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The Liars' Gospel [Kindle Edition]

Naomi Alderman
4.2 out of 5 stars  See all reviews (54 customer reviews)

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Book Description

Granta Best Young British Novelist

'A visceral retelling of the events surrounding the life of Jesus' Hilary Mantel, Guardian, Books of the Year

'He was a traitor, a rabble-leader, a rebel, a liar and a pretender to the throne. We have tried to forget him here.'

Now, a year after Yehoshuah's death, four people tell their stories. His mother flashes between grief and rage while trouble brews between her village and the occupying soldiers. Iehuda, who was once Yehoshuah's friend, recalls how he came to lose his faith and find a place among the Romans. Caiaphas, the High Priest at the great Temple in Jerusalem, tries to hold the peace between Rome and Judea. Bar-Avo, a rebel, strives to bring that peace tumbling down.

Viscerally powerful in its depictions of the realities of the period: massacres and riots, animal sacrifice and human betrayal, The Liars' Gospel finds echoes of the present in the past. It was a time of political power-play and brutal tyranny and occupation. Young men and women took to the streets to protest. Dictators put them down with iron force. Rumours spread from mouth to mouth. Rebels attacked the greatest Empire the world has ever known. The Empire gathered its forces to make those rebels pay.

And in the midst of all of that, one inconsequential preacher died. And either something miraculous happened, or someone lied.

Praise for The Liars' Gospel:

'Ambitious, genius' Tom Holland, Guardian

'Remarkable . . . paints the sweep of history through the sharp pain of human love and loss' Observer

'Succeeds magnificently, superb, brilliant. A provocative and mesmerizing novel' New Statesman

Naomi Alderman grew up in the Orthodox Jewish community in northwest London. Her first novel, Disobedience, was published in 10 languages and won the Orange Award for New Writers and the Sunday Times Young Writer of the Year prize. Like her second novel, The Lessons, it was broadcast as Radio 4's Book at Bedtime. She is a frequent radio broadcaster and a regular contributor to the Guardian and Prospect. She lives in London.

Product Description


A glittering style, a compulsive pleasure (Metro)

Exciting, entertaining and enthralling read - this is story telling of the very highest order. It's certainly one of my books of the year. (Bookbag)

The dark wit that characterised her previous novels, Disobedience and The Lessons, runs through this book as an undercurrent, but The Liars' Gospel shows the hand of a mature novelist, a daring and accomplished work on a broad canvas. She is as much at home describing the sorrow of a mother as the cut and thrust of theological debate, as convincing on the weariness of a man forced into moral compromise as the rush of blood in a teenage boy caught up in his first riot. She paints the sweep of history through the sharp pain of human love and loss, and it is a remarkable achievement. (Stephanie Merritt The Observer)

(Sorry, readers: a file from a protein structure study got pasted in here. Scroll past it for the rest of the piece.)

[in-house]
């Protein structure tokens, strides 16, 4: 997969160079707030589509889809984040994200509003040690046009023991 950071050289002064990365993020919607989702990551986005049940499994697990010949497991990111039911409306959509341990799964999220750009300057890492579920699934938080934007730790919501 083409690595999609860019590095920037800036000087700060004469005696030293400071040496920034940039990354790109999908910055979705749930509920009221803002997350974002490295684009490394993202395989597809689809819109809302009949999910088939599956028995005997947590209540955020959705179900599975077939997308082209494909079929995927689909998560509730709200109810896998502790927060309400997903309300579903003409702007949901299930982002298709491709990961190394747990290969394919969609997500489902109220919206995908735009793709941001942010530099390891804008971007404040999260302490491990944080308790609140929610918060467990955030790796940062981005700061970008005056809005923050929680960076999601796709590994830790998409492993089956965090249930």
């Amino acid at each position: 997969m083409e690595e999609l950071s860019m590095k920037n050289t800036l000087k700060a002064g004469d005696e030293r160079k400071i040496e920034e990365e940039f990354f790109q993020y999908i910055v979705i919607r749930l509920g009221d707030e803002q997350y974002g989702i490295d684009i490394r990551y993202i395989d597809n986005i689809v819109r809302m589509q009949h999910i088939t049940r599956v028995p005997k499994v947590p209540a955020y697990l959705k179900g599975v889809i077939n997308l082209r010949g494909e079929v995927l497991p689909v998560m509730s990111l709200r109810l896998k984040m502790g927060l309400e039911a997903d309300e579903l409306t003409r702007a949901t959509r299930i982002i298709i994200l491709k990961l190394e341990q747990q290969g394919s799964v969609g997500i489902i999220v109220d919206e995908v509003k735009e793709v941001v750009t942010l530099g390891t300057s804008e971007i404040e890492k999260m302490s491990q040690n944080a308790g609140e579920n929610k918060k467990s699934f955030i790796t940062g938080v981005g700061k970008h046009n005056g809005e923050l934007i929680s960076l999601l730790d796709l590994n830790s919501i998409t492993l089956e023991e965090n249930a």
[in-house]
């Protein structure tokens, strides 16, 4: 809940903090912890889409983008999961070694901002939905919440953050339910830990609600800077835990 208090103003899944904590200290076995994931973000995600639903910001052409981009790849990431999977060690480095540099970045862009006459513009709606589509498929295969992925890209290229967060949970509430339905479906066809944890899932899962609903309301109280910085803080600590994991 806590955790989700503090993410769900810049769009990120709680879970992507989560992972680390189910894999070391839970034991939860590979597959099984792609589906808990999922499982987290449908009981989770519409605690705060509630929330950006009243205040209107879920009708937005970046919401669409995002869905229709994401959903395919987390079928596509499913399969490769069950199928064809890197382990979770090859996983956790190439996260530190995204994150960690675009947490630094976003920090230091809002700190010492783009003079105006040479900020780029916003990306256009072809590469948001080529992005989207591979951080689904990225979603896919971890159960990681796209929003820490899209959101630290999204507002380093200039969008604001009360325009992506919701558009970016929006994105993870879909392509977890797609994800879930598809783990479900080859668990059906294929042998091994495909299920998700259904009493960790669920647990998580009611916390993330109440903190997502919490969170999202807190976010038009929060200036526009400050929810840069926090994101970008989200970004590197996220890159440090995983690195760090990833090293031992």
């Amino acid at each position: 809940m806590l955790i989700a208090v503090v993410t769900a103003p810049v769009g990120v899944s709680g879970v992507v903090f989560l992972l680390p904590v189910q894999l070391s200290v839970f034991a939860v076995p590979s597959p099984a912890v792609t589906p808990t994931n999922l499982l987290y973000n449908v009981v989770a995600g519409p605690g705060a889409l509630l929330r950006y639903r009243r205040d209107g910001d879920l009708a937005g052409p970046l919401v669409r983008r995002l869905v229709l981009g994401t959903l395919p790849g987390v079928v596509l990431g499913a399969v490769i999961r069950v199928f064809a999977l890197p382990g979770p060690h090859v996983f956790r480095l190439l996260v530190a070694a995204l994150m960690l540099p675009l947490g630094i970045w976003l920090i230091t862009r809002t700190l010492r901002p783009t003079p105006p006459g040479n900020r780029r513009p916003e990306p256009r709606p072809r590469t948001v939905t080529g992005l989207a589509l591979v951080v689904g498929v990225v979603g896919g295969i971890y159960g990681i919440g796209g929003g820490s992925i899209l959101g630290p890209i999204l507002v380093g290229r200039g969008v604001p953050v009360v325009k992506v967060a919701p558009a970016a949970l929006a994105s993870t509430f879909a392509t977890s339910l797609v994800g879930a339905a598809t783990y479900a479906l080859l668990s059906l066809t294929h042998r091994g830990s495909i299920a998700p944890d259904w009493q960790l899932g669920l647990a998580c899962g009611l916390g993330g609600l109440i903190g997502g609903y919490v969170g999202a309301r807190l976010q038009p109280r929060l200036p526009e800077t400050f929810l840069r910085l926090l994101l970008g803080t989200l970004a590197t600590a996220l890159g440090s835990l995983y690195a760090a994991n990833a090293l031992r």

Remarkable. Alderman is a supremely talented writer (Joanne Harris)

A series of thoughtful, humane sketches that seek to earnestly put the meat of character on the bones of the bible... An evocative, secular exploration of the New Testaments' sprawling horizons (Metro)

Witty, dark and compelling (Charlotte Mendelson)

Marvellously told and wonderfully done (Maeve Kennedy)

Such intensity ... a big book about history and violence, you can feel the blood running off the page. It is also a very personal and human book (Dreda Say Mitchell)

First piece I've read that puts you completely into the Jewish history. A fascinating new look (Cahal Dallat)

Gripping and visceral (Arifa Akbar The Independent)

'The descriptions of violence are visceral. Parts could be describing contemporary Afghanistan with only a change of names... indisputably elegant. (Stuart Kelly Scotland on Sunday)

About the Author

Naomi Alderman grew up in the Orthodox Jewish community in northwest London. Her first novel, Disobedience, was published in 10 languages and won the Orange Award for New Writers and the Sunday Times Young Writer of the Year prize. Like her second novel, The Lessons, it was broadcast as Radio 4's Book at Bedtime. She is a frequent radio broadcaster and she is a regular contributor to several publications including the Guardian and Prospect. She lives in London.

Product details

  • Format: Kindle Edition
  • File Size: 734 KB
  • Print Length: 272 pages
  • Publisher: Penguin (30 Aug. 2012)
  • Sold by: Amazon Media EU S.à r.l.